The Playgoer: more Machado

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Thursday, June 08, 2006

more Machado

Reading Eduardo Machado's speech (and kudos again to Isaac for getting his virtual hands on it) more closely now, I find myself nodding even more enthusiastically in agreement. And unlike the commenter below, I appreciate his refreshing honesty about having to teach for the money since there's no living in running a small theatre and writing plays. Of course, if I were one of his students I might blench a bit. But I'm not.

One important point he makes now seems so obvious, but I confess it had never occurred to me so clearly before: "...ever since the National Endowment got cut down to barely nothing we have had to follow a corporate model. We have to show profit in non-profit. Isn't that ridiculous?" I think we in the arts today are under the impression that the NEA has now been restored to good health and that the "culture wars" there of 15-20 years ago are long behind us. But make no mistake--those fights took their toll. While bills calling for the liquidation of the NEA are no longer routine in Congress, we may have just settled for less instead of really saving the Endowment. And I bet you can trace the increased corporatization of nonprofit boards and board practices to that time. When one of your main sources of steady grant income can't be relied on--and not because you're doing any "naughty" art, but because the NEA simply has less $ to dole out--you start, um, "restrategizing." Ask the older hands at your nonprofit and regional theatres if there was a change circa 1990 in the atmosphere of the place, and you'll see what I mean.

Machado is also right on the money about how this inherent corporate mentality of always "growing" has weighed theatre down and sabotaged its true mission--especially at smaller companies, like Machado's Latino-themed theatre, INTAR.

INTAR doesn't have a body right now. It was given up in the struggle. Because I decided that to raise 8 million dollars to build a theater had nothing to do with survival. A theater with a million dollar budget does not need a 500 thousand dollar flexible floor and it most definitely does not need to be in the basement of a Luxury Condominium. It needs to produce as many plays as it can, and that's it. This simple goal was not well received at the Department of Cultural Affairs. They kept telling me if I hired the right consultants, everything would be fine. I would be able to raise the millions needed for the building. But where to find the funding for productions?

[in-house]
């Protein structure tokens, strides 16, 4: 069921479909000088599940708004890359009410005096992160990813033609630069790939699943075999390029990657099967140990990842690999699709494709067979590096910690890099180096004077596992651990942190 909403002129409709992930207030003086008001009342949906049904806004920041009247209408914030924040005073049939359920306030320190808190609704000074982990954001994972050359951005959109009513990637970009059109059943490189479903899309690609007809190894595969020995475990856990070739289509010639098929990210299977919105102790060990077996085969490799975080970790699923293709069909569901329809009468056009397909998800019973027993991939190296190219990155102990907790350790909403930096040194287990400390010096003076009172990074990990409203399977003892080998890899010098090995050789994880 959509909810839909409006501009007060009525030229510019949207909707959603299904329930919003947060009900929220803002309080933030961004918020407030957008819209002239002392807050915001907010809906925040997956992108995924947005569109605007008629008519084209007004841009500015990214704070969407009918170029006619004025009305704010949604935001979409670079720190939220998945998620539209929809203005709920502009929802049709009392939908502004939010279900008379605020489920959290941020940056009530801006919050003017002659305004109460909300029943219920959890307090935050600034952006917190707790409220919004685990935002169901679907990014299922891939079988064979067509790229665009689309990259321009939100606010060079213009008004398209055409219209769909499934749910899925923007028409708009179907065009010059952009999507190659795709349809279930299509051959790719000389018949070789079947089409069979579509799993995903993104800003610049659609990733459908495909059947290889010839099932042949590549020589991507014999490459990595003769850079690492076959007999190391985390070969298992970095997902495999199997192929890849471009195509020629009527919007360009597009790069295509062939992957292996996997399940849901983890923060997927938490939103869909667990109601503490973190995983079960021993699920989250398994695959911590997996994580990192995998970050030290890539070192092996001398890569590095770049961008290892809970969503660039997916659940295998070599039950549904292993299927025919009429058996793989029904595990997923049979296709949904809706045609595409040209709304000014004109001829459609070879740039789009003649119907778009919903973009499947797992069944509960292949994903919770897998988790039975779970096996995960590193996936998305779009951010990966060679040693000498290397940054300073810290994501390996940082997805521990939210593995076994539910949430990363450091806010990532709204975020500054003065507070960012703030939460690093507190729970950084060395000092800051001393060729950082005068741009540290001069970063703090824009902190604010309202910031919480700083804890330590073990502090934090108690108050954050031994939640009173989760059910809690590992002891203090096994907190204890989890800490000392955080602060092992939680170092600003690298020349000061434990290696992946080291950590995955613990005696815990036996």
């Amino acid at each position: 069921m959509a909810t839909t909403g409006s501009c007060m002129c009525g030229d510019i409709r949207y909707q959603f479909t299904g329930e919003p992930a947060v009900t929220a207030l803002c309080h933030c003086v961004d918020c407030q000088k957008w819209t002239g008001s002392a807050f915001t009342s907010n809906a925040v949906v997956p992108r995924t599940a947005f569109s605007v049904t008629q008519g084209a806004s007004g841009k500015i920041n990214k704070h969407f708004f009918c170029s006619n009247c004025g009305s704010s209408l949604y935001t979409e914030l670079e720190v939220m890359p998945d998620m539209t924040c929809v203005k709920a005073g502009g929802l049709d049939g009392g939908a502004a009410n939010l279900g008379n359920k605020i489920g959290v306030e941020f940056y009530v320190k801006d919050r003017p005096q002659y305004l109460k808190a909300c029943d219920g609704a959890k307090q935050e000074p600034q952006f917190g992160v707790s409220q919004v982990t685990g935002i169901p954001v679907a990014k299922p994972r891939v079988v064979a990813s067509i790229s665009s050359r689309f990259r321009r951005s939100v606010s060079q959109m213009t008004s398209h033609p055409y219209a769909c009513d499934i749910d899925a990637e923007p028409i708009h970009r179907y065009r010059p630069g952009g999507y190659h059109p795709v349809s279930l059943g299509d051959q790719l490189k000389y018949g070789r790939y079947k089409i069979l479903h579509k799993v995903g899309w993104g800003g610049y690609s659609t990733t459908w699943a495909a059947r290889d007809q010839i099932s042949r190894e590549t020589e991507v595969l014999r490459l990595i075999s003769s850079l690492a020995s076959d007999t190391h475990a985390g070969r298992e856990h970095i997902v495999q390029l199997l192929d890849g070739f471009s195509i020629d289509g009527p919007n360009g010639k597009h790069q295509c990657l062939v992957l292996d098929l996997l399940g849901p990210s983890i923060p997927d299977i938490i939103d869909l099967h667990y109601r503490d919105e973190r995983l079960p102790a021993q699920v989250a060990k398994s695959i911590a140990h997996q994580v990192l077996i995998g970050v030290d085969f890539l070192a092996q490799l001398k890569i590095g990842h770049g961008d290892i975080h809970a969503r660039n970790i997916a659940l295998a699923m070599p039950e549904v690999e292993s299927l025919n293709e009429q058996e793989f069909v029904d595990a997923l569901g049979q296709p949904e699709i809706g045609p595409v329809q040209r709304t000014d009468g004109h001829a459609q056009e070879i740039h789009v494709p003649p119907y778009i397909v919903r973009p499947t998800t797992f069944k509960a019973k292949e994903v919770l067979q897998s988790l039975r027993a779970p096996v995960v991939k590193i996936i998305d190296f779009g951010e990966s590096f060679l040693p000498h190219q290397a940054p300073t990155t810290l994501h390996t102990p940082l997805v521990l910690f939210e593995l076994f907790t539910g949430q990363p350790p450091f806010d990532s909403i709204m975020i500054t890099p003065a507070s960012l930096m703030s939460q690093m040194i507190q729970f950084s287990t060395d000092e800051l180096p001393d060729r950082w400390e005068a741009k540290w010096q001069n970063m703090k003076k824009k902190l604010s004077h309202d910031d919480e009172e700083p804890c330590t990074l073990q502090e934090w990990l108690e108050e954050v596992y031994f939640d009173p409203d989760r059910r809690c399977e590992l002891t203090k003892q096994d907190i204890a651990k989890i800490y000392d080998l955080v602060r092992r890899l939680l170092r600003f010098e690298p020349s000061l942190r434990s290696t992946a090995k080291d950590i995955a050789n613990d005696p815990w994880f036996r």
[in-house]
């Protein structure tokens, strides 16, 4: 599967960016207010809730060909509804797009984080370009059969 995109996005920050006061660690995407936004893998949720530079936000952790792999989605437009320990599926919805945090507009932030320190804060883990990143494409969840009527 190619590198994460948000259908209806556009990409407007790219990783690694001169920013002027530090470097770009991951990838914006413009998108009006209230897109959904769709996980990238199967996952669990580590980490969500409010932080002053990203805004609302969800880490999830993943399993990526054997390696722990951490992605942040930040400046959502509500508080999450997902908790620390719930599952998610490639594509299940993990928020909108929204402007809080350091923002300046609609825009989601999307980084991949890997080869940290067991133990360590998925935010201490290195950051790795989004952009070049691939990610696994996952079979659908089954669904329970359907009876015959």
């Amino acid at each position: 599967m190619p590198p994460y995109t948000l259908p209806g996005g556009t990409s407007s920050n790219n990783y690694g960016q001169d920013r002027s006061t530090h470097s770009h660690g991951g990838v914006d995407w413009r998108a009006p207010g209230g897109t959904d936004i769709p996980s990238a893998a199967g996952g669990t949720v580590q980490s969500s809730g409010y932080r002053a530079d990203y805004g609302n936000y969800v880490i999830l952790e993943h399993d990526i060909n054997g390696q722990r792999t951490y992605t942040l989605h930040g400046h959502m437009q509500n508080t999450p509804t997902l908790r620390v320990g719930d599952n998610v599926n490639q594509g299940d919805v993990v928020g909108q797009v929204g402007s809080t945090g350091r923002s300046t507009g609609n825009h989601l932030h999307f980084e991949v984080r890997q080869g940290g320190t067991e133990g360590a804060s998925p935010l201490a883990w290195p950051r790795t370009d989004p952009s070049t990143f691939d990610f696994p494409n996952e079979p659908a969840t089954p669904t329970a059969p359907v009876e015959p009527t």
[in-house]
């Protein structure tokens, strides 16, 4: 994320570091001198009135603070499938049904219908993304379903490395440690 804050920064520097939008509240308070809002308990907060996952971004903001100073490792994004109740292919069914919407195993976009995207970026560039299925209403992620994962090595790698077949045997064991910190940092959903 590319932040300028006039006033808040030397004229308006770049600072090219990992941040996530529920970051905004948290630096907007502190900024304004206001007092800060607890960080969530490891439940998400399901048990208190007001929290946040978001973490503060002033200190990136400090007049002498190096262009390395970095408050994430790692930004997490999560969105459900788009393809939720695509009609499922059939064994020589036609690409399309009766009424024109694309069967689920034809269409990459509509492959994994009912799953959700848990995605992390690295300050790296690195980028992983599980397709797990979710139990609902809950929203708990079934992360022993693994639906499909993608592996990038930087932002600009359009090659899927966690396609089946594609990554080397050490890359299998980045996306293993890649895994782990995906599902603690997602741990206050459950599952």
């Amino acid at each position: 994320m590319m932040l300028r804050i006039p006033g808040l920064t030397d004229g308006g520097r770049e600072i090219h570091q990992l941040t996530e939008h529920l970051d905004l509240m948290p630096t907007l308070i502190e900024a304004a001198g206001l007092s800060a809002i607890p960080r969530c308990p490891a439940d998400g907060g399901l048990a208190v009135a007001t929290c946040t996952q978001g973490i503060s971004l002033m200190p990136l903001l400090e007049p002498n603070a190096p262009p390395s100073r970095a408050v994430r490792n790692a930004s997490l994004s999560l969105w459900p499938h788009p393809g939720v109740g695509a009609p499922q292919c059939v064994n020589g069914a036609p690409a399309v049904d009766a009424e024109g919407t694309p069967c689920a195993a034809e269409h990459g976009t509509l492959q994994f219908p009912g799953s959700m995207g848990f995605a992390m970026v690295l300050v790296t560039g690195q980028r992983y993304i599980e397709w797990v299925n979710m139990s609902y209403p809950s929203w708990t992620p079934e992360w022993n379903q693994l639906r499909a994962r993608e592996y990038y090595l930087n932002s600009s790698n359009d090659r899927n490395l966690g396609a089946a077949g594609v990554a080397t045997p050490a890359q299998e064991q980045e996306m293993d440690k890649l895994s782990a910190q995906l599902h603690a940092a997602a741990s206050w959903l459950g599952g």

This touches on what I read last week about another "niche" theatre, the Chicago Jewish Theatre, who ended up in a shady looking deficit due to probably needless turbo-fundraising--when they probably just started out as a shack or storefront putting on simply staged plays. Honestly, we need more shacks and storefronts just putting on plays. We don't need zinc-bar lobbies. New writing will never find a consistent home in the theatre if companies have to continue raising millions of dollars to put some on. If smaller companies could just get some thousands to expand their marketing budget to get people to see the good work they're doing, that would go much further for our national cultural health.

But it wouldn't look as nice to the older and/or richer ticket buyers.

Machado's remarks also have to be appreciated in the context of who he gave them to: the Alliance of Resident Theatres/New York (A.R.T./New York), the main service organization for the Off-Broadway community when it comes to fundraising, space, and "management-related technical assistance." So it was quite a pertinent conversation to be had.

Finally, Machado's full remarks on "Rachel Corrie" and New York Theatre Workshop are even more probing and potent than the bit I quoted yesterday. Here's his point in full:

Prejudice and fear is ingrained inside our molecules. But how far will we let it go? Are we afraid of style? Content? Maybe we're just afraid of Conflict. And where is the theater without conflict? If we are not open and brave where are we going? What is non-profit for anyway if not to risk it all. Right?...

Conflict is not supposed to be comfortable. Let's argue. If we don't start arguing we are all going to drown in a sea of complacency worse then when Treplev was heard saying "when in a thousand variations I am served the same thing over and over and over again - then I feel as Maupassant when he fled from the Eiffel tower, which made his brain reel with vulgarity." But I do feel we are on shaky ground. And while I may not have an American passport, I have a greencard, and on this side of the wall, I am afforded the right to protest what I see around me.

No matter how well intentioned and believing in their statements, The New York Theatre workshop showed us how afraid of the audience we truly are. And I find that horrifying and the worst kind of censorship imaginable.

As you know, New York Theatre workshop cancelled a play because members of the
community warned them against it....

I cannot stomach a theater that will shut itself down because they're afraid of an audience's reaction. When the invisible wall is erected directly in front of the stage I have to speak.

Exactly right. At issue in that controversy, still, is the willingness to have controversy. To embrace it and deal with it, rather than run away, hide, delay.

1 comment:

Playgoer said...

The big discussion on this is still over at "Parabasis":